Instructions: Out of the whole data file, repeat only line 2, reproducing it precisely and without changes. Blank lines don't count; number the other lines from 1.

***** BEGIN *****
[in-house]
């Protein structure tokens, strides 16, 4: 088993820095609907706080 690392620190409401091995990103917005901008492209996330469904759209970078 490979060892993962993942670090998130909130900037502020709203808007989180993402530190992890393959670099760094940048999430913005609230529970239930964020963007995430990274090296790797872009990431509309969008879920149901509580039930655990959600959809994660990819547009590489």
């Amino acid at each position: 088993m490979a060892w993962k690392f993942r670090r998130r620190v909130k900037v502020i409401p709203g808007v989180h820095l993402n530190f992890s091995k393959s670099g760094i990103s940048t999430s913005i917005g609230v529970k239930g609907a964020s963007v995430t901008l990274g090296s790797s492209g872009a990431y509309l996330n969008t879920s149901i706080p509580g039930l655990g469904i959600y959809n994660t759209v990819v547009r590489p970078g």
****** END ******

């Protein structure tokens, strides 16, 4: 088993820095609907706080 690392620190409401091995990103917005901008492209996330469904759209970078 490979060892993962993942670090998130909130900037502020709203808007989180993402530190992890393959670099760094940048999430913005609230529970239930964020963007995430990274090296790797872009990431509309969008879920149901509580039930655990959600959809994660990819547009590489």